Nov. 17, 2005 — -- Are you convinced you have a novel in you but just don't want to spend all that time and mental effort to actually work on it?
If that's the case, you could join 60,000 other intrepid, wanna-be novelists competing in National Novel Writing Month (NaNoWriMo for short) -- a sprint to finish a 50,000-word novel from scratch during the month of November.
Word count is what matters in this race, and those words can be "crap," says NaNoWriMo founder Chris Baty, a 33-year-old from Oakland, Calif. This is a contest that values enthusiasm and perseverance over craft, quantity over quality.
Baty, a freelance journalist who never had aspirations to become a fiction writer, came up with the idea for NaNoWriMo in 1999. "I had been drinking too much coffee and wanted to think of something fun to do with friends," said Baty, who has himself completed seven -- in his words -- "mediocre" manuscripts.
From its humble beginnings with 21 participants and six finishers (or "winners" in NaNoWriMo parlance) the contest has grown exponentially, to 42,000 participants and just shy of 6,000 winners last year.
NaNoWriMo's popularity is due in no small part to the Internet, where writers from all over the world can commiserate, celebrate and share ideas in Web forums. You can even get those sticky plot points worked out in one of the forum's threads. Some of the questions these would-be novelists need answered include: Could a dog accidentally hotwire a go-kart? How much does a Singapore Sling cost in Malaysia? How might a murderous beautician immobilize her clients using only hair-care products?
"It is very lighthearted," admits Baty, but he adds, "It's a month to run amok in your own imagination."
Though many don't finish the race, and the vast majority don't expect a book deal -- or in some cases, to even let anyone ever see what they've written -- seven participants have had novels that began in NaNoWriMo picked up by publishers.
Lani Diane Rich joined NaNoWriMo on Halloween night in 2002 when she was living in Anchorage, Alaska and "bored to tears." Rich had attempted to write novels before but said that each time, she got to chapter five and wanted to "drop a bomb and kill all the characters."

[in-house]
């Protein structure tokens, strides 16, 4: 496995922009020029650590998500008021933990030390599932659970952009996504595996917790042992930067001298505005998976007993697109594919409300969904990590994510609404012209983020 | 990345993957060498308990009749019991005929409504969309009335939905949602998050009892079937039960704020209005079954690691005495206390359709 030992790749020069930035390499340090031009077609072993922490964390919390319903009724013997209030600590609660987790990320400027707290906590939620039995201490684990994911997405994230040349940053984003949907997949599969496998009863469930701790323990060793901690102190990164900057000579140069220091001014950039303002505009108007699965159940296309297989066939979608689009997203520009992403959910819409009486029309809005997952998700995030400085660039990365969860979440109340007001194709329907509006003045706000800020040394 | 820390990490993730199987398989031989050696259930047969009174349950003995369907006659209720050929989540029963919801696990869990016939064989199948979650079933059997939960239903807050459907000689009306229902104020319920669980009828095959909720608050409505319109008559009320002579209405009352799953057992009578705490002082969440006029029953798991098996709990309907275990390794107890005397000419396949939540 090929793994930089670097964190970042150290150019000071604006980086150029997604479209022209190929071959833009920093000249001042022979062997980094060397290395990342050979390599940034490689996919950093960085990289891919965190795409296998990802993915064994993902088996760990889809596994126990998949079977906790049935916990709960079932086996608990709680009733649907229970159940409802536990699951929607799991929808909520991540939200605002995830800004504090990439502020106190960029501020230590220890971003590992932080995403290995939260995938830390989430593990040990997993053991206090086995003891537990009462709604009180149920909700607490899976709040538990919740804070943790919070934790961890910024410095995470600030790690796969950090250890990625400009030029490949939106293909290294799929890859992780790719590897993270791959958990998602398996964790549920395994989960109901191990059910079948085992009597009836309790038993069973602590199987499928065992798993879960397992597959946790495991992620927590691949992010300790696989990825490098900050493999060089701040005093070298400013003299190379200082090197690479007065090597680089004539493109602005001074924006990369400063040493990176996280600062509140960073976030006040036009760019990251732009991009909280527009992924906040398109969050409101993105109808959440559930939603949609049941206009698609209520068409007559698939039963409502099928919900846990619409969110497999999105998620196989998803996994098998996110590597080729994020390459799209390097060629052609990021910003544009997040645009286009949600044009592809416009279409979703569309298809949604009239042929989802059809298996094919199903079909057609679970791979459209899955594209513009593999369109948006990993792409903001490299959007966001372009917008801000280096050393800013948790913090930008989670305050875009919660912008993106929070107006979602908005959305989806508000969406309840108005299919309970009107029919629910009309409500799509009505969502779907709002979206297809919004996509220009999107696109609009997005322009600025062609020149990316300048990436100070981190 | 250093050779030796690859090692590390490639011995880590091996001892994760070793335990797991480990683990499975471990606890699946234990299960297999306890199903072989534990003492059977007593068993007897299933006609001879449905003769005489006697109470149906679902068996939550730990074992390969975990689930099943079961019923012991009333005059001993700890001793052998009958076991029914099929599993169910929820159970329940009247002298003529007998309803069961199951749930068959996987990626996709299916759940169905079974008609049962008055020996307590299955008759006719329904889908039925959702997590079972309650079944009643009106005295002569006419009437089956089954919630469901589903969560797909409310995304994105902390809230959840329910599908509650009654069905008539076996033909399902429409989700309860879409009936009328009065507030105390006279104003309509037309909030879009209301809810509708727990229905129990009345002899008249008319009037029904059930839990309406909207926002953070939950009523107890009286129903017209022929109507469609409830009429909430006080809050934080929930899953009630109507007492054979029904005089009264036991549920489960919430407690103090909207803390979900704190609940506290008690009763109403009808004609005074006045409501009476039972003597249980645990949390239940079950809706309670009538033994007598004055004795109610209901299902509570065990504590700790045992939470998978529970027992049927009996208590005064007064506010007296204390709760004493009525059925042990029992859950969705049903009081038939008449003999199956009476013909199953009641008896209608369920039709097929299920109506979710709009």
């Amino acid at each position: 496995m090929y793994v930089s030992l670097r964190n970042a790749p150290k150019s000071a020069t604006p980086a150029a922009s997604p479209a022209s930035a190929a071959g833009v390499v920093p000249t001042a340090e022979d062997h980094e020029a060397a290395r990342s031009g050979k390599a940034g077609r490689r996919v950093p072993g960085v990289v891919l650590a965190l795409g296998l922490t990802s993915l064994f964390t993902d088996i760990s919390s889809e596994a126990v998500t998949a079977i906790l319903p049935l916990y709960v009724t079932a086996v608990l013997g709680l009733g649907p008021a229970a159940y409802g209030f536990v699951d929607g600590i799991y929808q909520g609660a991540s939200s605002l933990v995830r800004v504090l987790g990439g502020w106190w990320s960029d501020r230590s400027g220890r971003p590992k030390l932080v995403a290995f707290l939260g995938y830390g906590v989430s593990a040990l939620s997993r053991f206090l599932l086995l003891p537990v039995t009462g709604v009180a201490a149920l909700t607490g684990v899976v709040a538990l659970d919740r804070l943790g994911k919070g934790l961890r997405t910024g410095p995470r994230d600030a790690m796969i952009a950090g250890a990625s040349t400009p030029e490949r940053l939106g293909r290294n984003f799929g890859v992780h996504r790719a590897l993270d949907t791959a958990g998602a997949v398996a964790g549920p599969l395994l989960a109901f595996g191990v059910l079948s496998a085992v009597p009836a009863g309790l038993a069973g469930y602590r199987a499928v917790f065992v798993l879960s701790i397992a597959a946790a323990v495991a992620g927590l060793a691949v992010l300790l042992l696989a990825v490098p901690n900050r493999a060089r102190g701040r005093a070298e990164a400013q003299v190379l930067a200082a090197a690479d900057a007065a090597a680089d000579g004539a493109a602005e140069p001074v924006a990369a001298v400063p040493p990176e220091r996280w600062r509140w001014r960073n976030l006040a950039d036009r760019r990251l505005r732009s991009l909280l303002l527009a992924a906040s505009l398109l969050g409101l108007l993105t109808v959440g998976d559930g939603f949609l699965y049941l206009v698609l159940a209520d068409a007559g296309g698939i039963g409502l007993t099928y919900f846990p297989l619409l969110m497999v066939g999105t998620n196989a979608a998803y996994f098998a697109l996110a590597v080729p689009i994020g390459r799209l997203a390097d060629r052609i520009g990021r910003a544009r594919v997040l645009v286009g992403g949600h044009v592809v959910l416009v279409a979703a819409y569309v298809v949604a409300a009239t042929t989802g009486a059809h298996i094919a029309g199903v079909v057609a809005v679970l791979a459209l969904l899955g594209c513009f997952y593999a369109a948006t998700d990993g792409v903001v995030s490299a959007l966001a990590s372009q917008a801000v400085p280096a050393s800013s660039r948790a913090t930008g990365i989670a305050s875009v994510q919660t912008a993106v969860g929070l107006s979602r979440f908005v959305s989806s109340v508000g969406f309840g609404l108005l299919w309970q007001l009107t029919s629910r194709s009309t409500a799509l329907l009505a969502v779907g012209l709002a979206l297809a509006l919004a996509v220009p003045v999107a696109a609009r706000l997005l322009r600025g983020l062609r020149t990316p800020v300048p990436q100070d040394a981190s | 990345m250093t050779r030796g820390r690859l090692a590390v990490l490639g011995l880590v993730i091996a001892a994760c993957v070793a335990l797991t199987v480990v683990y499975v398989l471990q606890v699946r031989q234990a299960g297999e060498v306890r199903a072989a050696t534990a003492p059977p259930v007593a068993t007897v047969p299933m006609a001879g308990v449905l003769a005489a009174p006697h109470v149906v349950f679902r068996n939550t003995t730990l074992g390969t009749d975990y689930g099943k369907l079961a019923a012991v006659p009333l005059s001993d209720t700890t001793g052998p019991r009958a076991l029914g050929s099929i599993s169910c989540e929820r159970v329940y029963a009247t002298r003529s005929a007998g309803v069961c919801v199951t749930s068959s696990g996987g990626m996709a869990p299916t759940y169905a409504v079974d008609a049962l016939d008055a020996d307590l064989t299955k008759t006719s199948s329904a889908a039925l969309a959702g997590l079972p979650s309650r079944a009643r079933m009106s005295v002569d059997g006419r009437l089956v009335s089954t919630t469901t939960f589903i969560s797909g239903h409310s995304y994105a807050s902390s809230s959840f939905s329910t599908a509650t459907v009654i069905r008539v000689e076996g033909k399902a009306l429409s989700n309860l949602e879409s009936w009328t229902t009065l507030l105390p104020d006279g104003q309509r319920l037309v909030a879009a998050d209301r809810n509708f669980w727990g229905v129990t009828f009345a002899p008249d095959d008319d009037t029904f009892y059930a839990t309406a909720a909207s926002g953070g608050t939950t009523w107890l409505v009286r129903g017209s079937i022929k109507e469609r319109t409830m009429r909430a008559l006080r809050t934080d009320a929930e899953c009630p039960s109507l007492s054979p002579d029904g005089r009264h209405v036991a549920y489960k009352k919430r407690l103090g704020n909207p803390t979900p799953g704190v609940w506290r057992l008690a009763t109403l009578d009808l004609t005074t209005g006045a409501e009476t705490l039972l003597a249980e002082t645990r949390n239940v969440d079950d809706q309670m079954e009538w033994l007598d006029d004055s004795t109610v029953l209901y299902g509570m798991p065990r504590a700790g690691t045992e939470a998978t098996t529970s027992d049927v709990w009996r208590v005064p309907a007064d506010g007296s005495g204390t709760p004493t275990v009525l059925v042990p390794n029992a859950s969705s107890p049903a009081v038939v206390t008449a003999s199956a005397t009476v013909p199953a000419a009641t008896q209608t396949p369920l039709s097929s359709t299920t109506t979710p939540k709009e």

So Rich joined the contest and she says it "opened up this magical literary free fall." She wrote 2,000 words a day, even if they weren't that great. "And once you stop worrying about them being bad, it started being good," she said.
After a lot of editing, that first NaNoWriMo effort became "Time Off for Good Behavior," which was published in 2004 by Warner Books and won the Romance Writers of America RITA award for Best Debut Novel. Rich's 2003 NaNoWriMo effort became "Maybe Baby," published this year. This year, Rich is starting another book in the "chick lit" genre, tentatively titled "Ex and the Single Girl."
Despite her success, Rich says there's nothing easy about writing or having the discipline to do it every day. But for some writers, the goal and the community support of NaNoWriMo works. "I'm not agonizing over every little thing," she said. "It allows my brain to open up."
Janet Bowler, a 57-year-old former high school teacher in Astoria, Ore., was inspired to try her hand at NaNoWriMo by her teenage daughter, who participated the last two years.
"I didn't know what she was doing that first year," Bowler said. "I talked about getting a Spyware program to figure out what she was doing on her computer all the time."
This year, Bowler's daughter is in a student exchange program in Austria and can't participate, so Bowler is standing in as a "surrogate."" As of Nov. 9, Bowler had already hit just over 21,500 words -- almost halfway to the goal.
"Things are going much better than I anticipated," said Bowler, who writes about 2,000 words a day.
On midnight of Nov. 30, when (and if) she reaches her goal, Bowler said she plans to put her manuscript away for a few months, then revisit it for editing.
And though music is her first passion, Bowler says she's caught the writing bug through the experience. "I started it as a one-shot deal," she said. "But when you get so involved with it and the characters, it gets fun. It ends up being a mini-vacation."
And that, says Chris Baty, is exactly what he intended when he started NaNoWriMo. But does Baty's contest mock the craft and painstaking effort that goes into writing a novel?
"People might say, 'Oh just what the world needs, another mediocre novel.' But yes, that is exactly what the world needs," he said. "Making art is a visceral pleasure ... it's the joy of creation."